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For Immediate Release
September 18, 2004

President's Radio Address
Charlotte, North Carolina


THE PRESIDENT: Good morning. Three years after the attacks of September the 11th, our nation continues to confront the threats to our security. We're acting to protect the homeland, to track and disrupt terror networks across the world, and to hold to account the sponsors of terror. We're staying on the offensive, striking the terrorists abroad so we do not have to face them here at home.

Americans also know that our long-term security requires a broader commitment. Our country is determined to spread hope and economic progress and freedom as the alternatives to hatreds, resentments, and terrorist violence. In hopeful societies men and women are far less likely to embrace murderous ideologies. And free governments will fight terrorists in their midst, instead of harboring them. We know that to create a safer world, we must build a better world. And we are acting.

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This week, I will speak in New York to the United Nations General Assembly, and I will talk about the great possibilities of our time to improve health, expand prosperity and extend freedom in our world. America and many nations are taking a bold stand in the fight against HIV/AIDS. My emergency plan for AIDS relief will provide an unprecedented $15 billion over five years to support the fight against the AIDS pandemic throughout the world, with the focus on the most afflicted countries in Africa, the Caribbean, and Asia. These funds are already at work, helping to prevent new infections, provide treatment and care for millions of victims.

We've also joined with other nations to create the Global Fund to Fight AIDS, tuberculosis and malaria. In three years, the fund has raised $5.6 billion in pledges and provided funding for projects in more than 90 countries. And we will persist in the effort until these diseases are defeated.

America and many other nations are also determined to turn the tide against global poverty by taking a new approach to economic development. It is now our policy to increase foreign aid to those governments that are serious about fighting corruption and improving education, health care, and economic opportunity for their people. Modern history teaches that honest governments that invest in their people and promote economic freedom can lift millions out of poverty and despair. And governments that truly serve their people deserve our help.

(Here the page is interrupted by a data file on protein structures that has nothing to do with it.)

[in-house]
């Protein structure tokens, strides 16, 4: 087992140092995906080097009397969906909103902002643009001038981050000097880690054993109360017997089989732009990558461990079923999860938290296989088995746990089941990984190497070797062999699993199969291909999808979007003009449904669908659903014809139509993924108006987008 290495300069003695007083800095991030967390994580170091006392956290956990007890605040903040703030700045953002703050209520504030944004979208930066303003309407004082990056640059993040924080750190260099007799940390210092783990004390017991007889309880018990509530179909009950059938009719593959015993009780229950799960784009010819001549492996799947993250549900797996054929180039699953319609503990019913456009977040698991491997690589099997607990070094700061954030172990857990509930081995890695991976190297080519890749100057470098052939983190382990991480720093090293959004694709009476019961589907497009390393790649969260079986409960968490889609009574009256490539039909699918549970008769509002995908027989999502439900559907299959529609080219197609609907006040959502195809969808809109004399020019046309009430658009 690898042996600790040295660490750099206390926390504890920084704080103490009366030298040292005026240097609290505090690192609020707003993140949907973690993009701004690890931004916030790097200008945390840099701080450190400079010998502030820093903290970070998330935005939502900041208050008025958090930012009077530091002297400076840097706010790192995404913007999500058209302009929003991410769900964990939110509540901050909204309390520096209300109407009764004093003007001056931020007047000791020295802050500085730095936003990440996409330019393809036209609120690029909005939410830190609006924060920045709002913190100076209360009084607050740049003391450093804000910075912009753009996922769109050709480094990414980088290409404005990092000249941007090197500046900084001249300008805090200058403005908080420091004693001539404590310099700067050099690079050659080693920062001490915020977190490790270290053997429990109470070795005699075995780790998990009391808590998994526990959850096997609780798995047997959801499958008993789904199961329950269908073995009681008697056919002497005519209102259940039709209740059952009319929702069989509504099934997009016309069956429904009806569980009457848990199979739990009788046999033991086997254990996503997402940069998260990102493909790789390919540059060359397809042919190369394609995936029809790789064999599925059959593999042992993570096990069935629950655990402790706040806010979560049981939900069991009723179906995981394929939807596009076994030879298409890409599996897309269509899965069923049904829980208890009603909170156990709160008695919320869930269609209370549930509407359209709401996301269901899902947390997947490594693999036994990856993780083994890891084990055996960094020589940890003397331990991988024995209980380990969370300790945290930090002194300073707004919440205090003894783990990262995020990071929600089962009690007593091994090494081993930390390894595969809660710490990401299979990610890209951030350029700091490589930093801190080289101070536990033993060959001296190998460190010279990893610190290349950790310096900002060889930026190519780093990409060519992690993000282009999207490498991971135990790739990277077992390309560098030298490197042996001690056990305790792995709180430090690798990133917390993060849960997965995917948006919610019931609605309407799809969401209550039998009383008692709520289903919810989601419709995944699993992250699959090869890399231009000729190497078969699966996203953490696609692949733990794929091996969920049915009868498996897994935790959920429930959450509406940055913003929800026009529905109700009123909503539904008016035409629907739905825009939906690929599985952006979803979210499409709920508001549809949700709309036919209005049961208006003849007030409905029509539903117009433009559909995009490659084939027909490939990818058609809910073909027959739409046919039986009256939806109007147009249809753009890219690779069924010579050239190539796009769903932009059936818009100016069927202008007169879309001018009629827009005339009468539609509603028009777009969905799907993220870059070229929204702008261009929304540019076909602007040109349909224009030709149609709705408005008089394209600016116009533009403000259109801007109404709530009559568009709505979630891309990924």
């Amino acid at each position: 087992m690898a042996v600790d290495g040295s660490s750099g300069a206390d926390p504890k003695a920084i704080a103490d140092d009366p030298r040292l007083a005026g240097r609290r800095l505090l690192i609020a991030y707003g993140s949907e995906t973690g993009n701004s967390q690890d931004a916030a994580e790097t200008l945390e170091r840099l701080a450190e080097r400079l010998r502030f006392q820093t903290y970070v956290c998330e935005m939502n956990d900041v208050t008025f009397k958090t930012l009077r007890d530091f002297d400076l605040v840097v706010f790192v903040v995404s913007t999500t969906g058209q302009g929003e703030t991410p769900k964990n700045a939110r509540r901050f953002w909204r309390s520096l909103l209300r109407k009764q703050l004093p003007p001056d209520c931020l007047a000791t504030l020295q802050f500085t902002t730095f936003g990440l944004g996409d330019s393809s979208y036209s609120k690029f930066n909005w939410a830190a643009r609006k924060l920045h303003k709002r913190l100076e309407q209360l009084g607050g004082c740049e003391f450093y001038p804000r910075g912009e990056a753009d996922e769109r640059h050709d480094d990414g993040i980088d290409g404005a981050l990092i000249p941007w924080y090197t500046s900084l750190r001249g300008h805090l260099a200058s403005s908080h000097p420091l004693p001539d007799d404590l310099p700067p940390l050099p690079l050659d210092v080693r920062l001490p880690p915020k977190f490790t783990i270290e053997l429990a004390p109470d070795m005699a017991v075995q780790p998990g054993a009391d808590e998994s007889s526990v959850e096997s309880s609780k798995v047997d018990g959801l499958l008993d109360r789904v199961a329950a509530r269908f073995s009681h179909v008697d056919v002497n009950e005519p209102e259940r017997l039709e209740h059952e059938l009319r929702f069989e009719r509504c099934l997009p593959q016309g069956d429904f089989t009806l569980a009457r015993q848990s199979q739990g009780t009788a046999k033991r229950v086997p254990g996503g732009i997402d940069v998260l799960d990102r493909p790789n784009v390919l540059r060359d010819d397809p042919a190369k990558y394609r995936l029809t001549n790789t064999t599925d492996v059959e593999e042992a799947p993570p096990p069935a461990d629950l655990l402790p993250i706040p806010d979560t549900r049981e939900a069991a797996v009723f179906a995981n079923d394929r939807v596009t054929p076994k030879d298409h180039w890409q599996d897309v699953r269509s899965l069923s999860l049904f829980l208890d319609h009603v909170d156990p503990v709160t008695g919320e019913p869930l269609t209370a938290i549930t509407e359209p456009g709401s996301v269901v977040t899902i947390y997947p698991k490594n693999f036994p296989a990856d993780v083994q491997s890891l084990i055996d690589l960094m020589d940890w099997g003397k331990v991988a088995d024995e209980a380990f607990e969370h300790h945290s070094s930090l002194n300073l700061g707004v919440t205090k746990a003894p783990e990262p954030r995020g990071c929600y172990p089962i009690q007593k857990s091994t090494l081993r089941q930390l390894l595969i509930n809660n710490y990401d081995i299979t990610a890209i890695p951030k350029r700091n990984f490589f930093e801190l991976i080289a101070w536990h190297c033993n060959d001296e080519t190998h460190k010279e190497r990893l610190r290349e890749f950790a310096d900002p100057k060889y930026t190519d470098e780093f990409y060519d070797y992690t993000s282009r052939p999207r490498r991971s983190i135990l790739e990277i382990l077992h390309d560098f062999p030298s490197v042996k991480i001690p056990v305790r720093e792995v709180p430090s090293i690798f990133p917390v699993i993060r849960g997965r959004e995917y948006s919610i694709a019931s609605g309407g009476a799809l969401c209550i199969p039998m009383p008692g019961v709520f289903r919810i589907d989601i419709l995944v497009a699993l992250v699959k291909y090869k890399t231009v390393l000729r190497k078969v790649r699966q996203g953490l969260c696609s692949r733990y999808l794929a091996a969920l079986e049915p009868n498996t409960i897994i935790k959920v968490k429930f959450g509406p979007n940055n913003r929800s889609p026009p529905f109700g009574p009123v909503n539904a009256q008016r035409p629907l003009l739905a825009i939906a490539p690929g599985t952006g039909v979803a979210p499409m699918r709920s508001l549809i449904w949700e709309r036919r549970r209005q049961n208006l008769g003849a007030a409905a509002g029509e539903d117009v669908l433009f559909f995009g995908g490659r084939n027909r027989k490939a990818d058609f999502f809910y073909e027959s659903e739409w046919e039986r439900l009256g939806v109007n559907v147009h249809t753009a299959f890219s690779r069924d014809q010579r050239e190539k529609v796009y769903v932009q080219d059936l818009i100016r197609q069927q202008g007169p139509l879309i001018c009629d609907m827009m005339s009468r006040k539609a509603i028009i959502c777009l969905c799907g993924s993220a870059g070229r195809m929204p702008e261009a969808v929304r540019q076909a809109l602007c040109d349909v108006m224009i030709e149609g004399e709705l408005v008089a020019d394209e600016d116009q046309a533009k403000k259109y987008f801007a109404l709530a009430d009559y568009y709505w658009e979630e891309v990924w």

The health and well-being of developing nations also depend on the defeat of hunger and illiteracy. We have launched an Initiative to end hunger in Africa, by teaching modern farming techniques and providing drought-resistant crops to farmers on that continent. And through our Africa Education Initiative, we're training teachers, distributing textbooks, and encouraging more school enrollment.

America and many nations are also building a better world by standing with the liberated peoples of Iraq and Afghanistan, as they move toward democracy. More than 10 million Afghan citizens have now registered to vote in next month's election. Iraq is approaching free elections in January. Terrorist enemies are trying to stop the progress of both those countries, and their violent and merciless attacks may increase as elections draw near. But all the world can be certain: America and our allies will keep our commitments to the Afghan and Iraqi people. Our long-term security -- the safety of our children and grandchildren -- will be served when the broader Middle East is home to stable, democratic governments that fight terror.

At the United Nations this week, I will make some additional proposals to expand prosperity and accelerate the march of freedom in our world. Never in the history of the United Nations have we faced so many opportunities to create a safer world by building a better world. For the sake of our common security, and for the sake of our common values, the international community must rise to this historic moment. And the United States is prepared to lead.

Thank you for listening.


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